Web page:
Woods misses cut at Quail Hollow

By Doug FergusonApril 30, 2010, 9:15 pm

Quail Hollow ChampionshipCHARLOTTE, N.C. – So much for Tiger Woods wanting the attention to return to his golf.

In a shocking meltdown Friday at the Quail Hollow Championship, Woods matched the worst nine-hole score of his PGA Tour career and wound up with a 7-over 79 to miss a cut for only the sixth time in his 14-year career.

He had three-putt bogeys on consecutive holes. He hit a flop shot that ran over the green and into the water. And he bottomed out on the 15th green with a four-putt double bogey from just over 30 feet.

“It is what it is,” Woods said when asked if rust or mechanics were the culprit. “Whatever it was, it wasn’t good enough.”

Not even close.

Making the performance even more surprising is that Woods was coming off a tie for fourth at the Masters three weeks ago, a remarkable performance considering it was his first competition since a five-month break after being caught cheating on his wife.

This was a big step backward.

The 79 was his second-worst score as a pro behind an 81 that Woods shot in the wind-blown third round of the 2002 British Open at Muirfield when he was going for the Grand Slam. His 43 on the back tied his worst nine-hole score on tour; he also shot 43 at the Bay Hill Invitational three years ago, and the 1996 Tour Championship.

“He’s obviously got things in his mind other than what’s going between the ropes right now,” said British Open champion Stewart Cink, who played with Woods. “You’ve got to learn how to balance what’s going on in your life with your golf. And if you’re not in a great place mentally, then it sometimes shows up out there.”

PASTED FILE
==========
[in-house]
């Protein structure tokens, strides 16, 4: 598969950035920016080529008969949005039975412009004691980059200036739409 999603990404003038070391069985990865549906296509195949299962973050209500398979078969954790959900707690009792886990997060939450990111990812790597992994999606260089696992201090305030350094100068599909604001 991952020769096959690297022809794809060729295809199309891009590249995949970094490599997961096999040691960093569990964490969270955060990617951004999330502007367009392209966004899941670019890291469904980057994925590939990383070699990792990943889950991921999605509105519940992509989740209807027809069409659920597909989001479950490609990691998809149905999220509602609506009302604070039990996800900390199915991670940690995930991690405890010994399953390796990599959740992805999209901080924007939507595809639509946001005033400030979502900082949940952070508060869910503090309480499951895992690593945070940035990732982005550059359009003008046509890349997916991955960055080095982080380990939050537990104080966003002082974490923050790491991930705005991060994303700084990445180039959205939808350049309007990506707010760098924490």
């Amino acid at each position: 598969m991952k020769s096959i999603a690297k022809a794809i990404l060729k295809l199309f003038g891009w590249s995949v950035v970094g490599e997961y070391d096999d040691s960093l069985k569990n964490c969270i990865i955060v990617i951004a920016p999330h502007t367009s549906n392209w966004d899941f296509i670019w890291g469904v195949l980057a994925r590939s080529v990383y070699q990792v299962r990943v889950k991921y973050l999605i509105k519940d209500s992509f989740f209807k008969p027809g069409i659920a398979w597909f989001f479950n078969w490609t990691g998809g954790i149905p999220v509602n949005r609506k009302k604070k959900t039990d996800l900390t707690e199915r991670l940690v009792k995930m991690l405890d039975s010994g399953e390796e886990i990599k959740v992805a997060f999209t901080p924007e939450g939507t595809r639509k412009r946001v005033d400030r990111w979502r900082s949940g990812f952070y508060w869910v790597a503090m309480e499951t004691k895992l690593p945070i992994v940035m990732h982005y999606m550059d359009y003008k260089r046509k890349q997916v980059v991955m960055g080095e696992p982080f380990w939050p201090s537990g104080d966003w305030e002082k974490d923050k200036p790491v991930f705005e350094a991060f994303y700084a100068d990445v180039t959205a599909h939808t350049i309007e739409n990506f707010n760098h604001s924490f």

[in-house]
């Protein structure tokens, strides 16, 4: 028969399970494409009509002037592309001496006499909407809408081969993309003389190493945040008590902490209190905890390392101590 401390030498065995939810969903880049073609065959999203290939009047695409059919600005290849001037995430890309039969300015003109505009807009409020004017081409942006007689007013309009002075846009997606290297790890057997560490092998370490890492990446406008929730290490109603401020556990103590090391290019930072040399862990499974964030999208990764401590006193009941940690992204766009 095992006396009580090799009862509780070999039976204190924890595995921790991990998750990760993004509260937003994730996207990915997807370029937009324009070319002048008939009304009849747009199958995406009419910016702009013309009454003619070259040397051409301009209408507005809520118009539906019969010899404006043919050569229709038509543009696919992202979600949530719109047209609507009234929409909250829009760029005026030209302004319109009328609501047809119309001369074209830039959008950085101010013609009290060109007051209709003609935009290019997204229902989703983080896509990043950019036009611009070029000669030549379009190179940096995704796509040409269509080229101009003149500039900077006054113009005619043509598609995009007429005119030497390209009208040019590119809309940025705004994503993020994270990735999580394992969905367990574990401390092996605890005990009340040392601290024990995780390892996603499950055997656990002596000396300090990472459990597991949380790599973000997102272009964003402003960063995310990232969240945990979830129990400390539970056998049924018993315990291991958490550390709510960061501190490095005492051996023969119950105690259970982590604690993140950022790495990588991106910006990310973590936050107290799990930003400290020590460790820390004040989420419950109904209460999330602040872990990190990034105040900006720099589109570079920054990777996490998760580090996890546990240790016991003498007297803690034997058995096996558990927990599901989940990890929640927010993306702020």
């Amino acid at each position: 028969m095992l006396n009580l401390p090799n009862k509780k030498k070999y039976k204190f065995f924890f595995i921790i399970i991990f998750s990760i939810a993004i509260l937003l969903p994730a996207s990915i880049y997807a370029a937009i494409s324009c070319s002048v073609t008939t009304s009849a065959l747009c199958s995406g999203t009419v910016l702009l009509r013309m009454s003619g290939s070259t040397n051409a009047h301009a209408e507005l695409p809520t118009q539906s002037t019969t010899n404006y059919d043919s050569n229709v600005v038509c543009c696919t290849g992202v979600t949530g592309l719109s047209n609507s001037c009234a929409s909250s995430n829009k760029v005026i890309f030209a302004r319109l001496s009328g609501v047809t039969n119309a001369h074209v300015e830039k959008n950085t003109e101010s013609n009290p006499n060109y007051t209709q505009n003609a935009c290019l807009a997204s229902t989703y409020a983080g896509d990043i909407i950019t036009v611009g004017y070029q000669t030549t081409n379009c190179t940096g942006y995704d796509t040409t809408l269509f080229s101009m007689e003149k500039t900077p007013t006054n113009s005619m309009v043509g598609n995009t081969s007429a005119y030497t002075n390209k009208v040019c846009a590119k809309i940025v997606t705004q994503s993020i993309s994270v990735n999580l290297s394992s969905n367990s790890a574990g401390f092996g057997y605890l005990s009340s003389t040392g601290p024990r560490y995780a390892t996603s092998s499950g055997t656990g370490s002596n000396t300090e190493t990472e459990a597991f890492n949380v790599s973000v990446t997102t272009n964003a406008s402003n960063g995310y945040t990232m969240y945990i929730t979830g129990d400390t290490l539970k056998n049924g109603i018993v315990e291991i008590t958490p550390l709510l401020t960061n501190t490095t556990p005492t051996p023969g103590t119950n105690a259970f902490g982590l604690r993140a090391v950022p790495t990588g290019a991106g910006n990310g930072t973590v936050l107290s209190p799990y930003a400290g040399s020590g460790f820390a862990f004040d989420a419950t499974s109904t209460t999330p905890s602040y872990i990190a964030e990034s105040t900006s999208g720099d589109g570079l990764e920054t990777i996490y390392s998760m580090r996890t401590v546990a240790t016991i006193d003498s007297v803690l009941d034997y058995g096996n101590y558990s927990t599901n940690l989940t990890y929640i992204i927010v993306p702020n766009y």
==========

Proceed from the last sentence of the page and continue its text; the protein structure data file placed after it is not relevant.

Woods finished at 9-over 153, the highest 36-hole total of his career.

Billy Mayfair birdied his final hole for a 4-under 68 and was the 36-hole leader at 8-under 136. He had a one-shot lead over two-time major champion Angel Cabrera, who played in Woods’ group. J.P. Hayes matched the Quail Hollow record with a 64 that put him in the group at 6-under 138 along with Masters champion Phil Mickelson, Dustin Johnson and Paul Goydos.

This was Woods’ first time playing at a regular PGA Tour event with public ticket sales, and the crowd was gracious as ever with a few exceptions. Two fans, including a woman, held thumbs-down as Woods walked off the 15th green. Police also escorted away a fan who apparently heckled Woods as he left the 17th green. A friend of the fan, who declined to give his name, said the fan only said, “No red shirt for you on Sunday.”

Otherwise, it was clear over the last two days the fans were more interested in Woods as a golfer than anything to do with his personal life. He just didn’t give them much to cheer. And he won’t be around for the weekend.

“You have to let it go,” Woods said. “It’s like baseball – you go 0-for-4 two days in a row like I did, you’ve got a whole new tournament next week, which is great.”

Woods is to compete next week at The Players Championship. He won at Sawgrass in 2001, but he also has finished out of the top 20 more often there than at any other tournament.

It was the first time Woods missed a cut since the British Open last summer at Turnberry, and the first time at a regular PGA Tour event since the Disney Classic at the end of the 2005 season.

“Give this guy a chance, though. He’ll bounce back,” Mayfair said. “We all know that. Everyone on tour knows that. By him missing a few cuts here and there, it’s just going to make him come back even stronger. I don’t think anyone out here is worried about Tiger, and I’m sure Tiger is not worried about it right now, either.”